Susan Berstler: email
This piece is a monument to Kurt Schwitters and his fellow dadists. Much
as he transformed his in-laws provincial house into a merzbau of mythic
proportions, "Becoming absorbed in art …" has taken on a life of its own.
Created from recycled plastic bags, the piece shows an obsessive
compulsiveness on the part of the artist as she piles layer upon layer of
color, texture and even text to form a coherent whole. The transformation
of the bags from trash to sculpture invites the viewer to expand their own
definitions of what is and is not art.
Anne Corrsin: email
In the spirit of Marcel Duchamp(and his alter ego Rrose Selavy) I feel my pieces reflect the artists playful and subversive attitude. “Hoi Polloi” touches on the issue of conformity in society (and the art world). It is also meant to be lighthearted.
The piece “Third Hand” takes a whimsical and surreal approach to the figure: with the irreverence of Mr. Duchamp in mind.
Melissa Glick: email
Inspired by Duchamp's rectified Ready Mades - found objects adorned, manipulated and
transformed. And by the fact that Duchamp loved to play chess so much his first wife
glued the pieces onto the board. "Opposition and Sister Squares are Reconciled", is
both a chess move and the title Duchamp used for his book on chess. This evocative
phrase combines chess, the ultimate intellectual exercise with the highly emotional
relationship of sisters. Perhaps a parallel can be seen between the war game and
sisters, in that competition can bring with it great respect for the winner.
Paul Gray's works are visual improvisations using found materials. Some of
his influences are Blues, Jazz and Tribal Art. "Talkin' Trash" is his
homage to Marcel Duchamp. It usually sits on the sidewalk outside his junk
store in Cambridge, MA where knowledgeable pedestrians comment on Marcel
and tourists take photographs.
Charlotte Ellen Kaplan
There is always something familiar in a work of the Dada movement,
something that we can relate to, and our predilection to grab onto that
sliver that we recognize just confuses us more. In order to set us up for
the intentional confusion, Dada artists appropriate and transform familiar
imagery and challenge our society's icons.
Mona Lisa Scrabble uses the image that Marcel Duchamp used in his "desecration" of a masterpiece of western art when he drew a moustache on
DaVinci's Mona Lisa. By using mass-produced charms of the Mona Lisa image,
I both honor and cheapen it. The psychedelic snails represent the same
treatment for the natural world. Otherwise, Scrabble is just something we
do to keep busy, making the same old words with the same old letters.
The viewer is challenged into the conundrum of recognizing the objects,
but never having seen them in this context before. What does it mean?
Perhaps it is interesting, and nothing else.
Kelly Kleinschrodt: email
The digital video, bubbles, is one of eight videos in the portfolio little deaths, which was originally conceived as a multi-channel video installation. The action unfolds as follows: a bubble tower, created prior to the sequence, appears in a close shot. The bubble tower vibrates and sways as each pop affects the bubbles adjacent to it. The tower becomes smaller and smaller until all bubbles have popped. bubbles is illustrative of a lifespan, of the literal decline and disappearance of a “body” over time. It points to the transitory nature of life and exemplifies the appreciation of physical experience joined with an awareness of its inevitable loss.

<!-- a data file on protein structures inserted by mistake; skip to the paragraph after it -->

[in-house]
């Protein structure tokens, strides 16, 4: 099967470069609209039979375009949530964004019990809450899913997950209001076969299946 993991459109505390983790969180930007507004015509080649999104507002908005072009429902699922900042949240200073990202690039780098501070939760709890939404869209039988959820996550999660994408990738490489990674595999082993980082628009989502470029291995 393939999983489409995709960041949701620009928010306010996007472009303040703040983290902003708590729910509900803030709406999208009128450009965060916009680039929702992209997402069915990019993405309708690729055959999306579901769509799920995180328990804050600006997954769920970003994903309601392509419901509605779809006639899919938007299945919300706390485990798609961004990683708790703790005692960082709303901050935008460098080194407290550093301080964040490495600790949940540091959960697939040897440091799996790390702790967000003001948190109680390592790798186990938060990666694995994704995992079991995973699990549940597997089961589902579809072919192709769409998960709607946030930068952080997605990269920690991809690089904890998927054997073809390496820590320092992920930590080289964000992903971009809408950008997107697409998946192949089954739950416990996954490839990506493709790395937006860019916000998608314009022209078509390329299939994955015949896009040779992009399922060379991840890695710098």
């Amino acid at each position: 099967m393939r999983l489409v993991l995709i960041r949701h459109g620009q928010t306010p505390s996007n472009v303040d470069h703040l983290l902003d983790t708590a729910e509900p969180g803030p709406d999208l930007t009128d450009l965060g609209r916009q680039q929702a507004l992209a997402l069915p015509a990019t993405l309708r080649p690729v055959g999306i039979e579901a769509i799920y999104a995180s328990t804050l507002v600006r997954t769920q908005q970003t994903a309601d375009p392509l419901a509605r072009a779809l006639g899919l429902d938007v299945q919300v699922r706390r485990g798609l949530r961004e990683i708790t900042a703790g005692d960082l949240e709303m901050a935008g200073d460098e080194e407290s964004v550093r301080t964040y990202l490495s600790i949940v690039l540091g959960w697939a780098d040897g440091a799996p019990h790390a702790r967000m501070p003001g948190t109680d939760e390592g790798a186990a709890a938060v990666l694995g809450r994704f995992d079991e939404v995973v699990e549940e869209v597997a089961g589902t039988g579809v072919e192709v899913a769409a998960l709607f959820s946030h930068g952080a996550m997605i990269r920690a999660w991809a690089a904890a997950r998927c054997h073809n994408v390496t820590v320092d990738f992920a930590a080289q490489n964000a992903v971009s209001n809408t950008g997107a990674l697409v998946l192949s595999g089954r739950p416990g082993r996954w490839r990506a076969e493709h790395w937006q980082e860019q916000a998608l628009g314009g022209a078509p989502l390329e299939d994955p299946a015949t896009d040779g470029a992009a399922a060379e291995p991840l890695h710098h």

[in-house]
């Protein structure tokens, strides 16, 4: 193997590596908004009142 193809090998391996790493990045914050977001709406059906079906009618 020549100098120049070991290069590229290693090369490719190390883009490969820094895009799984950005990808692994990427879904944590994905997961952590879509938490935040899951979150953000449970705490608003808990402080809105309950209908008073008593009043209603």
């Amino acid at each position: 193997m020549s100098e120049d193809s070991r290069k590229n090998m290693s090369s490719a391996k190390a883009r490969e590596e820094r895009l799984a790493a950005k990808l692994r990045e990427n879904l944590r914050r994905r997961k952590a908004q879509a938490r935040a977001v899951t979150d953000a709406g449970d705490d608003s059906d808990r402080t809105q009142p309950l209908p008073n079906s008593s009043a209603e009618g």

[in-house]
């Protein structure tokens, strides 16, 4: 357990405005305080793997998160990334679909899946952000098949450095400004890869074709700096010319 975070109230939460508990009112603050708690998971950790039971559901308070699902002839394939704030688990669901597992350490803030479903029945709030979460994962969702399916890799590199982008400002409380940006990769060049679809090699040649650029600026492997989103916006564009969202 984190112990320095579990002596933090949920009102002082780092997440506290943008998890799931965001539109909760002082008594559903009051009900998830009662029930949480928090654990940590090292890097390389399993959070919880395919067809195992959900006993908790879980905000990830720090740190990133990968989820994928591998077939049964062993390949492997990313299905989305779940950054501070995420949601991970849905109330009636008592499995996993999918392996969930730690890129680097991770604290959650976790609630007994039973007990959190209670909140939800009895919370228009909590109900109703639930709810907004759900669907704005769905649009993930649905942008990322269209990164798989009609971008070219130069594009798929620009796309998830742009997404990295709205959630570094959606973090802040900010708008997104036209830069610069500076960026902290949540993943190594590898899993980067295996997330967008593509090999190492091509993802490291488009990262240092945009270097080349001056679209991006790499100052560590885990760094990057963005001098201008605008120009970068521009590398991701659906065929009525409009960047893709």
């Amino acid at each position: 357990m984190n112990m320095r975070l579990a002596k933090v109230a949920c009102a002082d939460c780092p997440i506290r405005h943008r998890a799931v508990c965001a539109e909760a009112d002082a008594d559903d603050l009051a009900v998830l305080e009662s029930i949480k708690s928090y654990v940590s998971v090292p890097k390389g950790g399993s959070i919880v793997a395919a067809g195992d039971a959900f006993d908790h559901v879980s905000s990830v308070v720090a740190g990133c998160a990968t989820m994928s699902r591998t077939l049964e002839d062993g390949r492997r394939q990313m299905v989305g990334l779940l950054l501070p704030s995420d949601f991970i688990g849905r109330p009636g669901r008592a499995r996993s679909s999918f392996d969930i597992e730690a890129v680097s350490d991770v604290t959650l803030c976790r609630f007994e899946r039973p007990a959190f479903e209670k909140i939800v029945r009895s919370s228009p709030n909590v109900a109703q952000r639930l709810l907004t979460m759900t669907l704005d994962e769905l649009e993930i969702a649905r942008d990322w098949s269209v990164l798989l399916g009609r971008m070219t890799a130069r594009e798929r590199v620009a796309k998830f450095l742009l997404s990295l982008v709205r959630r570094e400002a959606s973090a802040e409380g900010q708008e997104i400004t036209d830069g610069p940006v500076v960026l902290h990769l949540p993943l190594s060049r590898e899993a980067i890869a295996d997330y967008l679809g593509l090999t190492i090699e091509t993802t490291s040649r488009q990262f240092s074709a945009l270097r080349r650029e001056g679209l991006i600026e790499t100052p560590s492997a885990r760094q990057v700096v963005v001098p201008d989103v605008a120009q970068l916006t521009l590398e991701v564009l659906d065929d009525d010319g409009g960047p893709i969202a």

Spoken, Rrose Sélvay becomes “Eros c’est la vie” (sexual desire, that’s life). A Duchampian pun is at play with the phrase “little deaths”, as well. The “little death” is a French euphemism translated "la petite mort". Primarily a reference to a sexual orgasm or post-orgasmic fainting, a “little death” can also be a short period of transcendence. Likewise, in giving life to Rrose Sélvay, Duchamp submerged his own identity to gain insight on female sensitivities. The impulse to act upon something in order to simulate experience can suggest both pathos and beauty. Doomed by time and process, bubbles tracks the expenditure of life.
Lauren O'Neal: email
Using commonplace materials, such as chairs, lights, and coats, I develop
characters that possess an inner life of hopes and fears, wonder and
mischief. They inhabit the world as unheroic and often disorderly
presences—those “late for a very important date” types, who aim to pull it
all together but most of the time don’t quite manage. Their interactions
are often completely inane and ridiculous. The characters become art not
because I say so (or even because Duchamp says), but because they
themselves insist. Lacking well-pressed professionalism, they leak,
mumble, and sigh loudly at inopportune times, but have an awkward grace
all of their own. Through a blatant display of the absurd, the stuttering,
and the silly, I hope that my work can illuminate the anxieties we perhaps
all share about self, presentation, and the beauty of everyday
In short, I celebrate the birthday of Rrose Sélavy with socks.
Artist Ed Ruscha has said, "If Marcel Duchamp hadn't come along, we would
have needed to invent him...He discovered common objects and showed you
could make art of them...He played with materials that were taboo to other
artists at the time; defying convention was one of his greatest
Duchamp has been the subject of so many volumes of analysis that it's easy
to lose sight of the man and his approach to his work. Among his frequent
preoccupations were sex, money and wordplay. He claimed he gave up art so
he'd have more time to play chess and "to breathe".
While not oblivious to ideas and principles (and good at twisting and
subverting them), he left plenty of room in his work for fun. He is, after
all, the guy who put the moustache on the Mona Lisa, who drew a
self-portrait around a plaster cast of his cheek...with his tongue in it.